Venezuela discloses evidence of alleged sabotage at Amuay refinery blast


CARACAS -- Venezuela Oil Minister Rafael Ramirez said that a key gas line at the country's large Amuay refinery was tampered with, leading to the massive blast last year at the facility which killed 47 people.

It's the first piece of evidence offered by Venezuelan officials since they declared last month that the 2012 accident at Amuay, the deadliest ever experienced by the local oil industry, was the result of sabotage aimed at destabilizing the country's leftist government.

In a presentation to oil industry workers, Mr. Ramirez said the year long investigation concluded that nuts and bolts on a key pump in a pipeline that transported olefins to the neighboring Cardon refinery "were intentionally loosened."

Mr. Ramirez said the dislodging of the connection line helped create a "massive gas leak" around much of the refinery's storage areas, which was then set ablaze by the ignition of a vehicle used by National Guard members patrolling the area.

Of the 47 people killed in the explosion, 24 were from the National Guard, while their family members living on the site of the refinery accounted for another 11.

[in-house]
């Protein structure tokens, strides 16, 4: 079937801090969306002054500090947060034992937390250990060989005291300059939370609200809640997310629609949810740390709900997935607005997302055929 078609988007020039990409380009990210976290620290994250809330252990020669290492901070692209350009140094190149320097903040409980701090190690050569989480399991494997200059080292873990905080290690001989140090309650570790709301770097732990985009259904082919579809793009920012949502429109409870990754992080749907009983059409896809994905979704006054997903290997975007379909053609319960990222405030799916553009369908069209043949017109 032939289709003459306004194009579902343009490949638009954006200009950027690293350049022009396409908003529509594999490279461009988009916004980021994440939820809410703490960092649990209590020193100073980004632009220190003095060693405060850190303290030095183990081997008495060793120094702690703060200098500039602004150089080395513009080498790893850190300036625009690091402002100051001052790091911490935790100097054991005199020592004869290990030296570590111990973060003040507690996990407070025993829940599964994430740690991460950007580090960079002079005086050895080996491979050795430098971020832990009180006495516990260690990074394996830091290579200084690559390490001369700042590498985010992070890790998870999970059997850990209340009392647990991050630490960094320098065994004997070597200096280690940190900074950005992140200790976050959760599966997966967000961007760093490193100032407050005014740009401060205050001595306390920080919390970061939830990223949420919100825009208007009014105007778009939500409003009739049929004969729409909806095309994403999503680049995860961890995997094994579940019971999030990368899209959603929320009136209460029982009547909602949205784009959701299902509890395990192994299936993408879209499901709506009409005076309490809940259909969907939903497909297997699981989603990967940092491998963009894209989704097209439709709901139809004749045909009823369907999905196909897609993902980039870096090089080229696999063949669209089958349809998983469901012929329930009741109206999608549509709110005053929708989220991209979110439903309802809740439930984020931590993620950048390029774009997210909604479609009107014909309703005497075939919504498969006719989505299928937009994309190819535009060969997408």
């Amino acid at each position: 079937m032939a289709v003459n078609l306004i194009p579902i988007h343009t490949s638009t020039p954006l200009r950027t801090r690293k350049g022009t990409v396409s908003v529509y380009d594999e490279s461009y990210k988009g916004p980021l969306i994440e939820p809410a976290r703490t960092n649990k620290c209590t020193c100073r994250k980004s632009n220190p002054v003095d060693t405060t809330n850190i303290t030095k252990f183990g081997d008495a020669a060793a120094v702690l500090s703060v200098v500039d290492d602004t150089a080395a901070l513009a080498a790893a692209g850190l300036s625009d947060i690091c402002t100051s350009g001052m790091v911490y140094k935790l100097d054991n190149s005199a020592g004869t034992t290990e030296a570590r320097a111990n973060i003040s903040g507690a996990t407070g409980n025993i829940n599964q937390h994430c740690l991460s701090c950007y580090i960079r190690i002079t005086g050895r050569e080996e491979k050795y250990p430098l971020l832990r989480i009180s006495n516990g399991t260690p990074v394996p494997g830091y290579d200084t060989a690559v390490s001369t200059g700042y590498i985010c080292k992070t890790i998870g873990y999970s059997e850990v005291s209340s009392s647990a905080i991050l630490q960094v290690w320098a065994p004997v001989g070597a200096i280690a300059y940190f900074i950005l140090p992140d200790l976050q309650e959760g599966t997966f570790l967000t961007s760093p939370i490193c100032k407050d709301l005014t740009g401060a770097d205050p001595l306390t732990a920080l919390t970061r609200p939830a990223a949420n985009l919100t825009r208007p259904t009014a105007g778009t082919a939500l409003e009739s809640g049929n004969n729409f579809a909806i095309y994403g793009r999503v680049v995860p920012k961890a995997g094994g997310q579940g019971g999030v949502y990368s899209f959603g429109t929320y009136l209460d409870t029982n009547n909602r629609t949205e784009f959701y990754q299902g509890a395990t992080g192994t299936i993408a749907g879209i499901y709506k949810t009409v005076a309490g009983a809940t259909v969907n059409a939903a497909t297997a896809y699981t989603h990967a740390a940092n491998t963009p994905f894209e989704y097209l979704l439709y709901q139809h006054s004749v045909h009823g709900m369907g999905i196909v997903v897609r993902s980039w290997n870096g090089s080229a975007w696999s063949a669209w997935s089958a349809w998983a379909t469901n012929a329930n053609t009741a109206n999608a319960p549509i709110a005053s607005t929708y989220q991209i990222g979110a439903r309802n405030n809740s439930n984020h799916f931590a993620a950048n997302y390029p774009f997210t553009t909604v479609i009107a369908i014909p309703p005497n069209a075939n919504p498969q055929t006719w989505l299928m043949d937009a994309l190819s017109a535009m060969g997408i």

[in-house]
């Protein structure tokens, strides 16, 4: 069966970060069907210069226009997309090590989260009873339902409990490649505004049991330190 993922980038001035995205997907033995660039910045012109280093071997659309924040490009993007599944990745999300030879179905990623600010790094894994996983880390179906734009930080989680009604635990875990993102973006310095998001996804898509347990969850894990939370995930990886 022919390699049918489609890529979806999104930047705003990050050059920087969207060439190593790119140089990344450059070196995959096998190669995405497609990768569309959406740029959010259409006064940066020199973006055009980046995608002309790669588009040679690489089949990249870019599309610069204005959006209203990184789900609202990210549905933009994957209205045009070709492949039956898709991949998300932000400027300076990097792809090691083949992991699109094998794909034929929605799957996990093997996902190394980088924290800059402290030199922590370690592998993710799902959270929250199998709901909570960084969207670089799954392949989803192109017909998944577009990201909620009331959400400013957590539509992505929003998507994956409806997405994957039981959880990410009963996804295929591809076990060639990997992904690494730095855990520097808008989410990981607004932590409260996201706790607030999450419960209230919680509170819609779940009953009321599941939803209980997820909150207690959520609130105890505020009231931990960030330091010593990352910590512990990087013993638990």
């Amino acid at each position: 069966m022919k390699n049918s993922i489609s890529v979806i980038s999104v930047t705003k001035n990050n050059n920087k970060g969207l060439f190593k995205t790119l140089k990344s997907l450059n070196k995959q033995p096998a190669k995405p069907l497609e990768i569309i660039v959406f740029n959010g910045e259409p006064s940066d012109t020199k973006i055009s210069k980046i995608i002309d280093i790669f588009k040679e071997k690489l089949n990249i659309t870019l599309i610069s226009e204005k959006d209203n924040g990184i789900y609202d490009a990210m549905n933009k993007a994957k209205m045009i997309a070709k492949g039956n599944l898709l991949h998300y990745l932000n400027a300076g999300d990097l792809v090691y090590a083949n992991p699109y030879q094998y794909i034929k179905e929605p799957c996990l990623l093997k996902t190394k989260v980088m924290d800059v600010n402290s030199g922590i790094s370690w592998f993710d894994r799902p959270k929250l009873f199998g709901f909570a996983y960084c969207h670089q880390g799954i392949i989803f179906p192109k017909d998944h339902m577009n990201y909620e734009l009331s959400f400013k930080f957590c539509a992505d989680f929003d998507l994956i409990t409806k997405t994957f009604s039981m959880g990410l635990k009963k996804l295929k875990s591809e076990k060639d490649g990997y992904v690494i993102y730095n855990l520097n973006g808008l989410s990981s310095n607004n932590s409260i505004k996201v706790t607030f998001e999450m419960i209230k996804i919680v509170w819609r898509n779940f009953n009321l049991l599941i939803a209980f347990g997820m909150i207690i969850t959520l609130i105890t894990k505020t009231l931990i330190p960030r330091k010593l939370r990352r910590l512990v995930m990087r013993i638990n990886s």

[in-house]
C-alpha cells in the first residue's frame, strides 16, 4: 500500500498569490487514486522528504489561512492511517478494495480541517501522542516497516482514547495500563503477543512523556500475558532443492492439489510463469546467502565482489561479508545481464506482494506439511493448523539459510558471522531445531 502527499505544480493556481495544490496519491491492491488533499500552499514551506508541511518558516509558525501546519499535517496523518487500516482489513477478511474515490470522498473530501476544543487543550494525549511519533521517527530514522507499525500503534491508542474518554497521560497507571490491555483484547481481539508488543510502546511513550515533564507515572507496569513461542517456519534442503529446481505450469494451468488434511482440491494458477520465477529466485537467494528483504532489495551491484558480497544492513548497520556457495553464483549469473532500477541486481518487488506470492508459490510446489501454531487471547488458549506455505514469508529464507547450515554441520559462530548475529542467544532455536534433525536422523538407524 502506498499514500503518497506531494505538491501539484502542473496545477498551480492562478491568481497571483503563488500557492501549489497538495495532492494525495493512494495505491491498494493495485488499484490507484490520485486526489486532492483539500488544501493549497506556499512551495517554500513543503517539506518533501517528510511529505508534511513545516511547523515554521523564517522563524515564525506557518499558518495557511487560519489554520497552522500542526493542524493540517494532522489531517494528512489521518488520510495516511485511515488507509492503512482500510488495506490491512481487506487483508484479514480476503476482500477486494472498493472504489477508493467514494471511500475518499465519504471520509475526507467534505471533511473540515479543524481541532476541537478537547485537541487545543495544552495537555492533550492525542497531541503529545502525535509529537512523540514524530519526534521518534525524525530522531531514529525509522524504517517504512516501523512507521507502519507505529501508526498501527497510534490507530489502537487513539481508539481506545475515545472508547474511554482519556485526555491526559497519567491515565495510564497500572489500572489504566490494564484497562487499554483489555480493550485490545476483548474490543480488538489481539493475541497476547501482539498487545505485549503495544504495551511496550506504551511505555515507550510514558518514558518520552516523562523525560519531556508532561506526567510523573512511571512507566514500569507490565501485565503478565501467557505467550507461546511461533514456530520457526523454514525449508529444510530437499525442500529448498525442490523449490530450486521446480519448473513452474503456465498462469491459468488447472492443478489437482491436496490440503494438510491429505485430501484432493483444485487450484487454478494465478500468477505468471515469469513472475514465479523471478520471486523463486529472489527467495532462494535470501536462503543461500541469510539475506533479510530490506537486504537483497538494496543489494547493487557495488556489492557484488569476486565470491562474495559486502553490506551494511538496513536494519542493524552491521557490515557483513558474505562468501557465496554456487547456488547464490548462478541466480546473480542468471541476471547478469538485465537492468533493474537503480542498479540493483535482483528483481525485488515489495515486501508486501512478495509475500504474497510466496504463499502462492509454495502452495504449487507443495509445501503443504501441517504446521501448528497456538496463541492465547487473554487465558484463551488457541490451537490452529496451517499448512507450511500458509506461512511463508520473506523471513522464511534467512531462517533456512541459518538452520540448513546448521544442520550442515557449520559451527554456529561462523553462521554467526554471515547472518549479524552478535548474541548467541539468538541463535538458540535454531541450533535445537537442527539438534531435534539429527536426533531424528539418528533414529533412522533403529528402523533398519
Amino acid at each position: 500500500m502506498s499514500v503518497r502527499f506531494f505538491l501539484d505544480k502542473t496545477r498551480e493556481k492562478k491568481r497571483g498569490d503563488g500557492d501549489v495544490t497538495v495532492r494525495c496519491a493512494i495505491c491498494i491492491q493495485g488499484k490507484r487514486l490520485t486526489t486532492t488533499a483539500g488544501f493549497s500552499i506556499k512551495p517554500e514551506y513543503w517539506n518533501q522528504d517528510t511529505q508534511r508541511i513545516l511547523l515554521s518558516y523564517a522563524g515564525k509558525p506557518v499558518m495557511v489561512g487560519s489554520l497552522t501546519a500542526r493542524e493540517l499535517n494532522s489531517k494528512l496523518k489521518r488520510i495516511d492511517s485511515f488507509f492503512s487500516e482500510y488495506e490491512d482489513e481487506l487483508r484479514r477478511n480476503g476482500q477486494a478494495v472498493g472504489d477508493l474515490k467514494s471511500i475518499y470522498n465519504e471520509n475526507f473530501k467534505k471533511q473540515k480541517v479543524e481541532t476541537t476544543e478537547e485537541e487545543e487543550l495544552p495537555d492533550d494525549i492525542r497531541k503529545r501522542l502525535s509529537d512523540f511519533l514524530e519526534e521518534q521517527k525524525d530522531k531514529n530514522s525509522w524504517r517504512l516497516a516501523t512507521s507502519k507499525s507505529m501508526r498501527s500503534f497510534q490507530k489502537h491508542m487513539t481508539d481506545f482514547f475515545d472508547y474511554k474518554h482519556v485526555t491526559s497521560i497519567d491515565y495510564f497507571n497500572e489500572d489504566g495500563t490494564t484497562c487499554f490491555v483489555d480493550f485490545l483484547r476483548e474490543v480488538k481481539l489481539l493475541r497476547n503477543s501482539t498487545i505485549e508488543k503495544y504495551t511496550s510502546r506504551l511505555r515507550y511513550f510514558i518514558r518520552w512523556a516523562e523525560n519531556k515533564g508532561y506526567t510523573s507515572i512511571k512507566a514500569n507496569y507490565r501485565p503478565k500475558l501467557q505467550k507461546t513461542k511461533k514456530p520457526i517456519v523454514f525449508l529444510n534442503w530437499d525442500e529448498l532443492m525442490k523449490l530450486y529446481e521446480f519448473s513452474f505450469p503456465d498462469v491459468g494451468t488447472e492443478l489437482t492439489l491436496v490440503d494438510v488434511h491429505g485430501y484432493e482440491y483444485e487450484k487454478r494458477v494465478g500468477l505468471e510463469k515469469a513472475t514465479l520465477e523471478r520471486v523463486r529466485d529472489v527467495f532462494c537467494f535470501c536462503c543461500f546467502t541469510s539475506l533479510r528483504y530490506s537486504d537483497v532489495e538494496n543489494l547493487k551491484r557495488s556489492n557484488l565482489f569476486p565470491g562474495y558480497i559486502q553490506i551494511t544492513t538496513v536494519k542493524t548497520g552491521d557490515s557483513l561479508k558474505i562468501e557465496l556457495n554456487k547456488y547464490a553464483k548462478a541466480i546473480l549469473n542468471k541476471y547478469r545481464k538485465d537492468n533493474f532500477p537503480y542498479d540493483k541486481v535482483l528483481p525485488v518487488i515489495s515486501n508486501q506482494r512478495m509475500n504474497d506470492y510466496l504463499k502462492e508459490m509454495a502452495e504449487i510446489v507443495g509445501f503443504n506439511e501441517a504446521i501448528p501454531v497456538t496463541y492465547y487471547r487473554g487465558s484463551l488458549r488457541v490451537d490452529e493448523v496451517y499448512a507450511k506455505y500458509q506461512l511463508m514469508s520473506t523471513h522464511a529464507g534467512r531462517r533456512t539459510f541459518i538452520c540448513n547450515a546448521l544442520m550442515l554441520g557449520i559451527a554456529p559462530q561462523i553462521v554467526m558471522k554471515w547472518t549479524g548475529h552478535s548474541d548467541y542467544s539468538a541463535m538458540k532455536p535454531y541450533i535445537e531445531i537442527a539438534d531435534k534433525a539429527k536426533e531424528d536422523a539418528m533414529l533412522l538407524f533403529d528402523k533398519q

The findings are part of a 140 page report produced from the investigation conducted by state energy monopoly Petroleos de Venezuela, or PdVSA, as well as the country's Attorney General's office and the state intelligence agency Sebin.

No independent parties were involved in the investigation.

Mr. Ramirez and other government heads dismissed as "irresponsible" an independent report released last month by the Energy Orientation Center, a group of Venezuelan oil industry professionals and former PdVSA workers, which said the Amuay disaster followed in trend of increasing accidents at PdVSA facilities. The analysts allege that the frequent mishaps are the result of insufficient maintenance at plants run by the energy monopoly, charges that state officials strongly deny.

Government figures say the alleged act of sabotage was carried out by enemies of the state but haven't specified who was responsible.

Officials say the blast left about $1.1 billion in damages at the plant. The losses reach $2 billion when factoring in lost production and other opportunity costs due to the accident, Mr. Ramirez said on August 25, 2013.

Jesus Luongo, a PdVSA board member who oversees the Paraguana Refining Complex, which includes Amuay, said the company will begin the process of making claims with its insurers, now that the investigation report has been released.

He said, however, that he didn't know how much insurers would pay for the damages.

Dow Jones Newswires

From the Archive